‘Tashwinder Singh will identify and develop strategic partnerships to grow KKR's private equity and non-banking finance operations in India,’ KKR said in a statement
Global investment firm Kohlberg Kravis Roberts & Co (KKR) has appointed Tashwinder Singh, a former Citigroup official, as director of its India-based unit.
In his new role, Singh, who has worked with Citigroup India for over 18 years, will identify and develop strategic partnerships to grow KKR's private equity and non-banking finance operations in India, KKR said in a statement.
Commenting on the appointment, Sanjay Nayar, Member of KKR and CEO of KKR India said: “The increasing need for strategic capital has led us to partner with and provide multi-asset solutions to promoters helping them scale-up growth.”
Tashwinder’s depth of experience and relationships with high potential businesses across India will strengthen our efforts in establishing partnerships with promoters, who share our philosophy and gain from the long-term value and operational benefits we seek to provide, he said.
A Citigroup veteran and managing director, Singh was the business head, commercial banking before moving on to lead the company’s private bank.
KKR India has 15 investment professionals based in Mumbai, focusing on both private equity and non-banking financial services
The hike in small savings rate, according to experts, may put some pressure on banks to increase deposit rates to attract investors
Millions of small investors will get better returns on popular post office schemes like Public Provident Fund (PPF) and Monthly Income Scheme (MIS), with the government hiking interest rates on such schemes by up to 0.5% with effect from 1 April 2012.
Interest rate on PPF have been increased to 8.8% from 8.6%, while MIS will attract 8.5% interest as against 8.2% now, said a Finance Ministry release.
Post office term deposits of one and two years will earn 8.2% and 8.3% interest, respectively, an increase of 0.50%.
The new rates would remain effective for the entire 2012-13 fiscal.
The hike in small savings rate, according to experts, may put some pressure on banks to increase deposit rates to attract investors.
As per the release, the National Savings Certificates (NSC) having maturity of five and 10 years will now attract 8.6% and 8.9% interest, respectively, up 0.2% each.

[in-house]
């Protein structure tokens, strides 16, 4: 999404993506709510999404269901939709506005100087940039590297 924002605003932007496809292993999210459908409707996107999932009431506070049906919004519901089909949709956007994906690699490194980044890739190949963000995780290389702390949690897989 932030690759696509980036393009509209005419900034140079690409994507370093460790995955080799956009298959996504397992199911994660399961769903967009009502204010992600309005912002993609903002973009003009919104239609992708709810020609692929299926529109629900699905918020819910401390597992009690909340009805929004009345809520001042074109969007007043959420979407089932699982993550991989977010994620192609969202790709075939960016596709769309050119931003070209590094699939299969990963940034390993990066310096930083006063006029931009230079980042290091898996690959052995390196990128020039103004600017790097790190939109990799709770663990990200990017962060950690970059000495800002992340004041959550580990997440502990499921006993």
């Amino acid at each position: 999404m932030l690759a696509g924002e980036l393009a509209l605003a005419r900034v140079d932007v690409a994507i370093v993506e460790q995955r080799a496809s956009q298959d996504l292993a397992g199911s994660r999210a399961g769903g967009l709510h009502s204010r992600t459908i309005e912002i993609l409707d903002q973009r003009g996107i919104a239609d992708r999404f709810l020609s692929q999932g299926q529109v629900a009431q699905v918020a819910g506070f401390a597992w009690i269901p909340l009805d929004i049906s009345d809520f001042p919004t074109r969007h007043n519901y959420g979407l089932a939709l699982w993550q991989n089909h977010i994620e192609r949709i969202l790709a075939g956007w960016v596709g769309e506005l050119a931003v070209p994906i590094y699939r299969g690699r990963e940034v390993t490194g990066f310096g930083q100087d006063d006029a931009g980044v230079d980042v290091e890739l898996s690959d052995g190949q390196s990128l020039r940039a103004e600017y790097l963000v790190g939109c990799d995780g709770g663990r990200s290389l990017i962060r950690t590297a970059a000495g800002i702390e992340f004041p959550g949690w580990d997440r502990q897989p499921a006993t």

There has been no change in the post office savings deposit rate which has been retained at 4%.
Interest rate for three-year term deposits has been raised to 8.4% from 8%. Similarly, interest rate on five-year deposit has been raised from 8.3% to 8.5%.
The five-year recurring deposits will fetch an interest of 8.4%, against 8% at present.
The rate for senior citizens savings scheme (SCSS) has been hiked to 9.3% from 9%.
In November last year, the government had decided to make small savings attractive by making interest rates on them in tune with that offered by other securities in the market.
In the last fiscal, there had been a decline in the investment in National Small Savings Fund (NSSF) and the government had to make up for it by hiking its borrowing programme.
The revision in the interest rates will help in maintaining the attractiveness of the small savings schemes vis-a-vis fixed deposit schemes operated by banks.
The government as part of economic liberalisation process had freed the interest rates on banks deposits, giving freedom to lenders to fix rates depending upon the asset-liability position, but continued to fix rates for small savings schemes.
“If the difference between retail and bulk deposit rates varies too much, then there is something wrong,” Reserve Bank deputy governor KC Chakrabarty said
RBI has asked banks to avoid offering sharply different rates on deposits with similar maturities, saying that something is wrong with lenders if their retail and bulk deposit rates vary too much.
"If it (the difference between retail and bulk deposit rates) varies too much, then
there is something wrong," Reserve Bank deputy governor KC Chakrabarty said.
He asked banks to discourage moves to offer sharply different rates on deposits with very little differences in maturities.
Banks offer higher rates for bulk deposits to shore up their balance sheets, say industry observers. A 3-month deposit attracts as much as 11%, while a similar tenure retail deposit gets around 7% only.
Chakrabarty was talking on the sidelines of a function organised by the Centre for Advanced Financial Research and Learning (Cafral).